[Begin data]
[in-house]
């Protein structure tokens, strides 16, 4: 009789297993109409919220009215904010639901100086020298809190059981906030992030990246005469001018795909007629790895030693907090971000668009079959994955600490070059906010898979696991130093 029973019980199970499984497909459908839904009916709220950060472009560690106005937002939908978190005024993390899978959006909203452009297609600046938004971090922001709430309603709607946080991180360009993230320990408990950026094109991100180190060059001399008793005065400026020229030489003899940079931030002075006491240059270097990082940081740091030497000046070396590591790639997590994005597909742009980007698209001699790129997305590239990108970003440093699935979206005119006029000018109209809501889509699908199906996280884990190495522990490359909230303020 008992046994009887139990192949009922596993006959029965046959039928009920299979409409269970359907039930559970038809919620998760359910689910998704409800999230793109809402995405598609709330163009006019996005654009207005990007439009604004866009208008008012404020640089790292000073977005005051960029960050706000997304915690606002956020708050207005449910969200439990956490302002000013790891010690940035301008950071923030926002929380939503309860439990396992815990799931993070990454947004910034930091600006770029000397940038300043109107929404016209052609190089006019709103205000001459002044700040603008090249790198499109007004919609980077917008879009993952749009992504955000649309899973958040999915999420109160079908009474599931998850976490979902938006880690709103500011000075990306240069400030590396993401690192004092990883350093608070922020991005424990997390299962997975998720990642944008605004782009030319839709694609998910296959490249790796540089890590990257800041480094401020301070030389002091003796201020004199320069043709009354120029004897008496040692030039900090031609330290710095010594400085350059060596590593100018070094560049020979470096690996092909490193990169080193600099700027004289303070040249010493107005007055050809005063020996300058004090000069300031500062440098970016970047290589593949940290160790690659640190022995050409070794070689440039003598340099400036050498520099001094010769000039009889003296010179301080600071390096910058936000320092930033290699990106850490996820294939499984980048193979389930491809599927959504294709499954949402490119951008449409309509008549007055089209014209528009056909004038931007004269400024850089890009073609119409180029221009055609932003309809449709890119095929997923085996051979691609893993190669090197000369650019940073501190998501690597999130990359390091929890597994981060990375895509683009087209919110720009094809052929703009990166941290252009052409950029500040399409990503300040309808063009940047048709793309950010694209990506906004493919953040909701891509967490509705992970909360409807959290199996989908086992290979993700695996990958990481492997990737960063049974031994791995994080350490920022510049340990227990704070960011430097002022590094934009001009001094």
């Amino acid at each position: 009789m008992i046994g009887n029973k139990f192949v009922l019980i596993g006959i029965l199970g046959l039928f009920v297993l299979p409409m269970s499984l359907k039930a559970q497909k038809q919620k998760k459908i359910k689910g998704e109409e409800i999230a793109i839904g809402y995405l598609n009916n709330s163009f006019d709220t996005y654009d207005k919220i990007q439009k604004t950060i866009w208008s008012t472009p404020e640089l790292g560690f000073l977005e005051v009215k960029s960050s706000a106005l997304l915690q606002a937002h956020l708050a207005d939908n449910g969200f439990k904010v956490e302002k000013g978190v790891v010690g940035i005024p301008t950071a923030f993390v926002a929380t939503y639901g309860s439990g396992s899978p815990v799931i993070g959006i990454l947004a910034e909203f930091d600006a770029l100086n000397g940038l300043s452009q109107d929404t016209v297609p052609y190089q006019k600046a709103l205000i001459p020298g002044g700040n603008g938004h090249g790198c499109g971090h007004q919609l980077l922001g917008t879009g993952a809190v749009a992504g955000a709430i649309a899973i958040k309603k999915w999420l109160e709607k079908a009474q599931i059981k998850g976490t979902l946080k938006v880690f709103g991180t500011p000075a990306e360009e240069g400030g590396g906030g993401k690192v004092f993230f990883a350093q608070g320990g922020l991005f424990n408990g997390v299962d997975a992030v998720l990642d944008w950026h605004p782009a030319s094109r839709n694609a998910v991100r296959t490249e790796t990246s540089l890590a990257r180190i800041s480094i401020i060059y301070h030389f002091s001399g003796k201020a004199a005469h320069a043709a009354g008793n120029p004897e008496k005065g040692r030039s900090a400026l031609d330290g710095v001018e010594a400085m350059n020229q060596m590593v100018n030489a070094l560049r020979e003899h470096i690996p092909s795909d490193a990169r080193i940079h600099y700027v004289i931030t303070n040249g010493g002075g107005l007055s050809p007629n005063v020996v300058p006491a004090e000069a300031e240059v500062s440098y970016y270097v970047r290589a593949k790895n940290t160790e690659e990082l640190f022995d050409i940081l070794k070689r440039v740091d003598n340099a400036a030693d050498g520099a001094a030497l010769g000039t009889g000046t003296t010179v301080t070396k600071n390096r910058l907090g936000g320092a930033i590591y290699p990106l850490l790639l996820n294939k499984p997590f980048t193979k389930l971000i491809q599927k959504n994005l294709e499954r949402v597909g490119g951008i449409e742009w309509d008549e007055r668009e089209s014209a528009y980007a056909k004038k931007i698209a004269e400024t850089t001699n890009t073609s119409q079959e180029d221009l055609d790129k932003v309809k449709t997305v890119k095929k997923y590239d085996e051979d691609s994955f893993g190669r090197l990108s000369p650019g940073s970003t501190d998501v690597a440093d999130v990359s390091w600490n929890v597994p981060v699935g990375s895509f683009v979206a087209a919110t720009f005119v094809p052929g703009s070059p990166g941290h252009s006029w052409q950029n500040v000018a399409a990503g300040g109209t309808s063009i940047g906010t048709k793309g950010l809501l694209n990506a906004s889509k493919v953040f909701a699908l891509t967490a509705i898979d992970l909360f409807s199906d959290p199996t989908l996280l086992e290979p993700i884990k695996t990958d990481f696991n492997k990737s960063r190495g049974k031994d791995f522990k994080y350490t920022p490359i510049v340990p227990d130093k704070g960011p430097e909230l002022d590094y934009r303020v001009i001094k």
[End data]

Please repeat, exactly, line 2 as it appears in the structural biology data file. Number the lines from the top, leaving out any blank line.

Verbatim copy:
């Protein structure tokens, strides 16, 4: 009789297993109409919220009215904010639901100086020298809190059981906030992030990246005469001018795909007629790895030693907090971000668009079959994955600490070059906010898979696991130093 029973019980199970499984497909459908839904009916709220950060472009560690106005937002939908978190005024993390899978959006909203452009297609600046938004971090922001709430309603709607946080991180360009993230320990408990950026094109991100180190060059001399008793005065400026020229030489003899940079931030002075006491240059270097990082940081740091030497000046070396590591790639997590994005597909742009980007698209001699790129997305590239990108970003440093699935979206005119006029000018109209809501889509699908199906996280884990190495522990490359909230303020 008992046994009887139990192949009922596993006959029965046959039928009920299979409409269970359907039930559970038809919620998760359910689910998704409800999230793109809402995405598609709330163009006019996005654009207005990007439009604004866009208008008012404020640089790292000073977005005051960029960050706000997304915690606002956020708050207005449910969200439990956490302002000013790891010690940035301008950071923030926002929380939503309860439990396992815990799931993070990454947004910034930091600006770029000397940038300043109107929404016209052609190089006019709103205000001459002044700040603008090249790198499109007004919609980077917008879009993952749009992504955000649309899973958040999915999420109160079908009474599931998850976490979902938006880690709103500011000075990306240069400030590396993401690192004092990883350093608070922020991005424990997390299962997975998720990642944008605004782009030319839709694609998910296959490249790796540089890590990257800041480094401020301070030389002091003796201020004199320069043709009354120029004897008496040692030039900090031609330290710095010594400085350059060596590593100018070094560049020979470096690996092909490193990169080193600099700027004289303070040249010493107005007055050809005063020996300058004090000069300031500062440098970016970047290589593949940290160790690659640190022995050409070794070689440039003598340099400036050498520099001094010769000039009889003296010179301080600071390096910058936000320092930033290699990106850490996820294939499984980048193979389930491809599927959504294709499954949402490119951008449409309509008549007055089209014209528009056909004038931007004269400024850089890009073609119409180029221009055609932003309809449709890119095929997923085996051979691609893993190669090197000369650019940073501190998501690597999130990359390091929890597994981060990375895509683009087209919110720009094809052929703009990166941290252009052409950029500040399409990503300040309808063009940047048709793309950010694209990506906004493919953040909701891509967490509705992970909360409807959290199996989908086992290979993700695996990958990481492997990737960063049974031994791995994080350490920022510049340990227990704070960011430097002022590094934009001009001094």